If you look at the income of each, both families have the same unsteady ones. But [the] Magnus family is slightly better [off] than the other. Like many other families at Baumekot village, [the head of the] Tuka [family] is a commodity crop farmer.[Q.: This occasions the question whether dependence on cash crops, rather than traditional crops adapted to the climate and location with its specific ecological conditions, is preferrable? And this not only because of the oscillation of market prices and the dependence of small producers but also because cash crops are particularly prone to pests, especially if identical cash crops on small plots of individual farmers result in the same or nearly the same large acreages of 'monocultures' typical of big plantations.] The difference with [respect to] the other one [the head of the Magnus family], [is that] Tuka has also another source of income. [Q.: Is income diversification an answer that can apply generally? - Or is it possible only in a minority of cases?] They have a small stall[,]  selling daily need[ed] stuffs like instant noodles, coffee powder, sugar, tea, ect. Tuka’s wife, Martina Teparan, manages a barter method of selling to their customers, mostly villagers from the area. The stall allows candlenuts (kemiri), coconuts and other crops [to] be bartered [i.e. traded] with other daily need items. With the stall[,] [the] Tuka family may survive [...] [in the face of] difficult economic situations, such as pest[s] that hit their crops [...][whereas] in the past no additional earnings could add [...] to their meager income. In 2006 they could only take coconuts, the amount of which was not more than 10 kilos each time they pick. [A] severe pest attacked their cacao, while the clove plants failed to bloom, and until the end of the year the vanilla plants have not ripened the fruits yet. 

Different from [the] Tuka family that has a small, simple living place, [the] Magnus family stays [i]n a quite large stone[...] house. The latter’s house seems not to [...] [correspond] to their economic condition [...] [which is] why most neighbors would [not] consider them as poor family. In fact the family does not own the house but [it is] a non-inherited property of their parent. His [i.e. Fermus Tuka's] work as a non-permanent laborer has rendered their life uncertain. Although he admits to be a stipend-paid gardener at a private local secondary school, in fact he does not receive the honorarium routinely. Magnus often finds himself [...] unemployed. You can say that he works for one month, but [then] he would be unemployed for [an]other three or four months. His status is [that of] a stipend-based laborer but his earnings [...] [are] not more than [those of a] semi-unemployed who is paid only when there are concrete, available things to do. If he is lucky, he could gain [an] average income of Rp150,000 (USD16.27) a month. But it has been for some years [now that] [...] no work orders [have been] fetching him. What he gets[,] often only suffices for buying rice and corn. In one day in fact they spend at least Rp7,000 for buying rice and corn. They could only rarely consume vegetables, which is a luxury they may consume only if there  is some more money remaining.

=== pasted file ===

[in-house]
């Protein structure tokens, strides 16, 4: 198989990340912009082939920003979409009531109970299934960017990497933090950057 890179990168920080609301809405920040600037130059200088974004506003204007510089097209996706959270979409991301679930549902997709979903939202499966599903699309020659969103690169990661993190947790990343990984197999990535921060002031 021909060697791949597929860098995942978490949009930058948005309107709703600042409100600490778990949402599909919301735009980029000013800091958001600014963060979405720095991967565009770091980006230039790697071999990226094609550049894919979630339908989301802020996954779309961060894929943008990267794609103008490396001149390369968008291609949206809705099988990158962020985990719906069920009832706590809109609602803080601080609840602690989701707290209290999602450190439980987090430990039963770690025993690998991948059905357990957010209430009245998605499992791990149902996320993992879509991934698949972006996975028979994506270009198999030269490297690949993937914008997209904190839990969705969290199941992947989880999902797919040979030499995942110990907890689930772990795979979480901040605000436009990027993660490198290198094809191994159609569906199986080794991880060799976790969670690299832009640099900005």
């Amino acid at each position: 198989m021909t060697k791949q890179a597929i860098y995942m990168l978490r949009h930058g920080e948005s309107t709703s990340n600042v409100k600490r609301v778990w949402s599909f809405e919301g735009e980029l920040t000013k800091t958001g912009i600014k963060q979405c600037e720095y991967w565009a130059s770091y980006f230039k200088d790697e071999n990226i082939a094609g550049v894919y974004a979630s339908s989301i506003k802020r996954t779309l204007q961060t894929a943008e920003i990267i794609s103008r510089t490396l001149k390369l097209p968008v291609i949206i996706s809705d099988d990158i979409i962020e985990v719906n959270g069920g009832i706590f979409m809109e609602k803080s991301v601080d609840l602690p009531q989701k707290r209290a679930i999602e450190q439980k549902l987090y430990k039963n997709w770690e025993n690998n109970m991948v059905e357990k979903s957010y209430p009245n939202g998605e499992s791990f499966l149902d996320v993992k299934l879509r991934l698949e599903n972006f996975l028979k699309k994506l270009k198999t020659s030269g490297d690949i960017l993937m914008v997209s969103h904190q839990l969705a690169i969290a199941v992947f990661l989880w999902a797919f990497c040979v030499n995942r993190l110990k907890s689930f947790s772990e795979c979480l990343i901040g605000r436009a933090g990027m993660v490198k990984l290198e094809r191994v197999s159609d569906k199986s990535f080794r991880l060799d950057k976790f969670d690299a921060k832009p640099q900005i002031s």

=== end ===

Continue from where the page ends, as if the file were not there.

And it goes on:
Apart from lack[...] of steady work income, [the] Magnus family does not own any plot of land. He only tills a small piece of land, not more than one-fourth [of a] hectare[...], owned by a relative while taking a share [of the crop, in compensation]. [In the last few] [...] years he could no longer till the land [...] [because of] the many natural calamities hitting the area [...] like drought, typhoon, flood. In 2006[,] he could only take [home] 70 kilos of corn and some sweet potatoes, the only crops that ha[d] mercy on him. And that small yield does not suffice [for] the needs of his family.